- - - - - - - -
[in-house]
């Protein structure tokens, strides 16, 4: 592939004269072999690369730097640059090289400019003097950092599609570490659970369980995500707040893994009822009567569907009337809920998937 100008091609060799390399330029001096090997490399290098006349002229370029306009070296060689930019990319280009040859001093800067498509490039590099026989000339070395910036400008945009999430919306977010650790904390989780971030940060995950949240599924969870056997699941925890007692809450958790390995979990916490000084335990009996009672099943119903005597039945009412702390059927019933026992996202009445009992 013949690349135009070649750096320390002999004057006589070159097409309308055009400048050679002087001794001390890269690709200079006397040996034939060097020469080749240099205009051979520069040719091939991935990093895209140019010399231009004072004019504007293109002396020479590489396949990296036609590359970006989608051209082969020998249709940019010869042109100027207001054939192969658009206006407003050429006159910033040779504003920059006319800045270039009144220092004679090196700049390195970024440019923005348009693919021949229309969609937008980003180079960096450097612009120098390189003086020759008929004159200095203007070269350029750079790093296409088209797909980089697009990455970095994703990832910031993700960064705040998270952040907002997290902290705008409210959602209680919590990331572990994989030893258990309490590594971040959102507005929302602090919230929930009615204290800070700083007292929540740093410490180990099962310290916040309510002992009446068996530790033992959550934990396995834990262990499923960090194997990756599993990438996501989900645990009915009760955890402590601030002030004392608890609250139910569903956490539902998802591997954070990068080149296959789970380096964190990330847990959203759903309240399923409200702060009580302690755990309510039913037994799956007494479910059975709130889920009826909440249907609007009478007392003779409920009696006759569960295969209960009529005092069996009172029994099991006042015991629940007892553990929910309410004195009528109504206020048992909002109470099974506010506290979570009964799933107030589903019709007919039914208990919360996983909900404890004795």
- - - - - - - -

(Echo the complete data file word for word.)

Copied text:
[in-house]
């Protein structure tokens, strides 16, 4: 592939004269072999690369730097640059090289400019003097950092599609570490659970369980995500707040893994009822009567569907009337809920998937 100008091609060799390399330029001096090997490399290098006349002229370029306009070296060689930019990319280009040859001093800067498509490039590099026989000339070395910036400008945009999430919306977010650790904390989780971030940060995950949240599924969870056997699941925890007692809450958790390995979990916490000084335990009996009672099943119903005597039945009412702390059927019933026992996202009445009992 013949690349135009070649750096320390002999004057006589070159097409309308055009400048050679002087001794001390890269690709200079006397040996034939060097020469080749240099205009051979520069040719091939991935990093895209140019010399231009004072004019504007293109002396020479590489396949990296036609590359970006989608051209082969020998249709940019010869042109100027207001054939192969658009206006407003050429006159910033040779504003920059006319800045270039009144220092004679090196700049390195970024440019923005348009693919021949229309969609937008980003180079960096450097612009120098390189003086020759008929004159200095203007070269350029750079790093296409088209797909980089697009990455970095994703990832910031993700960064705040998270952040907002997290902290705008409210959602209680919590990331572990994989030893258990309490590594971040959102507005929302602090919230929930009615204290800070700083007292929540740093410490180990099962310290916040309510002992009446068996530790033992959550934990396995834990262990499923960090194997990756599993990438996501989900645990009915009760955890402590601030002030004392608890609250139910569903956490539902998802591997954070990068080149296959789970380096964190990330847990959203759903309240399923409200702060009580302690755990309510039913037994799956007494479910059975709130889920009826909440249907609007009478007392003779409920009696006759569960295969209960009529005092069996009172029994099991006042015991629940007892553990929910309410004195009528109504206020048992909002109470099974506010506290979570009964799933107030589903019709007919039914208990919360996983909900404890004795």